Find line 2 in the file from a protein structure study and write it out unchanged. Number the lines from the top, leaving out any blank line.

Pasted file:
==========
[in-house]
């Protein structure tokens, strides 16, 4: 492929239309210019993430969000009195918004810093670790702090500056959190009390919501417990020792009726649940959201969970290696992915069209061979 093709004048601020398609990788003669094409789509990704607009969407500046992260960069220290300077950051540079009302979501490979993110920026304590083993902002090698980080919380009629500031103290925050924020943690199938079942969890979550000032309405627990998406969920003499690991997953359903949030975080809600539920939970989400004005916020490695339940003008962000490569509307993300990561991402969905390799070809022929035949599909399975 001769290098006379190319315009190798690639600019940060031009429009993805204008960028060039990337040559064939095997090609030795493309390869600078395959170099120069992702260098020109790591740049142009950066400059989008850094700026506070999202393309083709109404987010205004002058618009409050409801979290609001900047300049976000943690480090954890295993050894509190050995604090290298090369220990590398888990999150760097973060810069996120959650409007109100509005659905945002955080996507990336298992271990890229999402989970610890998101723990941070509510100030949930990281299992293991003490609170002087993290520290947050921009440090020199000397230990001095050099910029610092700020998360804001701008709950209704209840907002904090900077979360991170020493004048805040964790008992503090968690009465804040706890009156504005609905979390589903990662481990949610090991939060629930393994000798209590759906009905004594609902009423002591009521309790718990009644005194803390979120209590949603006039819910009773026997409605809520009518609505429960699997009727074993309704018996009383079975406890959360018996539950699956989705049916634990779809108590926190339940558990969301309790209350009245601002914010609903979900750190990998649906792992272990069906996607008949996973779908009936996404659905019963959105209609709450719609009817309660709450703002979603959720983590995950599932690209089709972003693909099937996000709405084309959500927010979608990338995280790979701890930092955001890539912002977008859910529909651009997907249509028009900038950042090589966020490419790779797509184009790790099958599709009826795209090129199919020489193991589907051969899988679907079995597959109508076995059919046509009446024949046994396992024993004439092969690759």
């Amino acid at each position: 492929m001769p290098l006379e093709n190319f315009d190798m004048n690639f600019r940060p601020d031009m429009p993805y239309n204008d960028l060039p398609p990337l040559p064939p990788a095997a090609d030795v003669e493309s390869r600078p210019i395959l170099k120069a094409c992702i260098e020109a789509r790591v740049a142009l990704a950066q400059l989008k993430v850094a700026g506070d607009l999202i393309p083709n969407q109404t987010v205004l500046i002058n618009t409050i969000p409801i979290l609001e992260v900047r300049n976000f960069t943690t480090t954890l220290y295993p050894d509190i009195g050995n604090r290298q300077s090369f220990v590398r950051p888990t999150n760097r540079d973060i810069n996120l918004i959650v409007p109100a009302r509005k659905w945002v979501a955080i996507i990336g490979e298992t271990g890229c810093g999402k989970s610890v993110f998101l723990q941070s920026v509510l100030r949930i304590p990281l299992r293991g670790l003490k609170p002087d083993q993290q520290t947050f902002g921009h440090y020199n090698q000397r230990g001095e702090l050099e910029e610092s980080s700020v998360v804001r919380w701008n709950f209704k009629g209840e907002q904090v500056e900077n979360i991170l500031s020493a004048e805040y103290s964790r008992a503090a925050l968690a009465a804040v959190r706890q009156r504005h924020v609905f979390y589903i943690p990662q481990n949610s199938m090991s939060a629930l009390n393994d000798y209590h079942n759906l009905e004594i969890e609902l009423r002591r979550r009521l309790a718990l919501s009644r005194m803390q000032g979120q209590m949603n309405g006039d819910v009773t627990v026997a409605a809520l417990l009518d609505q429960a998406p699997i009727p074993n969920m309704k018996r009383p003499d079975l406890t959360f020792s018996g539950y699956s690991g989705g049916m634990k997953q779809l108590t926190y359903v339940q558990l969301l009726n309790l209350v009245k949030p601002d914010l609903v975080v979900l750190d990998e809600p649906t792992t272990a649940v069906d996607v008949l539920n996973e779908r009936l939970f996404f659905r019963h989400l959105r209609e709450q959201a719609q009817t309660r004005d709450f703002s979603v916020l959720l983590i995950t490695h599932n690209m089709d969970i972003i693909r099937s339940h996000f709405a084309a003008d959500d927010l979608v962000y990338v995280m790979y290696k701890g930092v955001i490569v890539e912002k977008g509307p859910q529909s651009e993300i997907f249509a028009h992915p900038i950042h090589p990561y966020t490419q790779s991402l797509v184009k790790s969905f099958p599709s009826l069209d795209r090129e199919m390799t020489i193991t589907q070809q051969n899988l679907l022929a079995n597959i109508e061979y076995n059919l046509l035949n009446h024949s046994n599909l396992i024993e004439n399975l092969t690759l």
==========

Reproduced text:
């Protein structure tokens, strides 16, 4: 492929239309210019993430969000009195918004810093670790702090500056959190009390919501417990020792009726649940959201969970290696992915069209061979 093709004048601020398609990788003669094409789509990704607009969407500046992260960069220290300077950051540079009302979501490979993110920026304590083993902002090698980080919380009629500031103290925050924020943690199938079942969890979550000032309405627990998406969920003499690991997953359903949030975080809600539920939970989400004005916020490695339940003008962000490569509307993300990561991402969905390799070809022929035949599909399975 001769290098006379190319315009190798690639600019940060031009429009993805204008960028060039990337040559064939095997090609030795493309390869600078395959170099120069992702260098020109790591740049142009950066400059989008850094700026506070999202393309083709109404987010205004002058618009409050409801979290609001900047300049976000943690480090954890295993050894509190050995604090290298090369220990590398888990999150760097973060810069996120959650409007109100509005659905945002955080996507990336298992271990890229999402989970610890998101723990941070509510100030949930990281299992293991003490609170002087993290520290947050921009440090020199000397230990001095050099910029610092700020998360804001701008709950209704209840907002904090900077979360991170020493004048805040964790008992503090968690009465804040706890009156504005609905979390589903990662481990949610090991939060629930393994000798209590759906009905004594609902009423002591009521309790718990009644005194803390979120209590949603006039819910009773026997409605809520009518609505429960699997009727074993309704018996009383079975406890959360018996539950699956989705049916634990779809108590926190339940558990969301309790209350009245601002914010609903979900750190990998649906792992272990069906996607008949996973779908009936996404659905019963959105209609709450719609009817309660709450703002979603959720983590995950599932690209089709972003693909099937996000709405084309959500927010979608990338995280790979701890930092955001890539912002977008859910529909651009997907249509028009900038950042090589966020490419790779797509184009790790099958599709009826795209090129199919020489193991589907051969899988679907079995597959109508076995059919046509009446024949046994396992024993004439092969690759």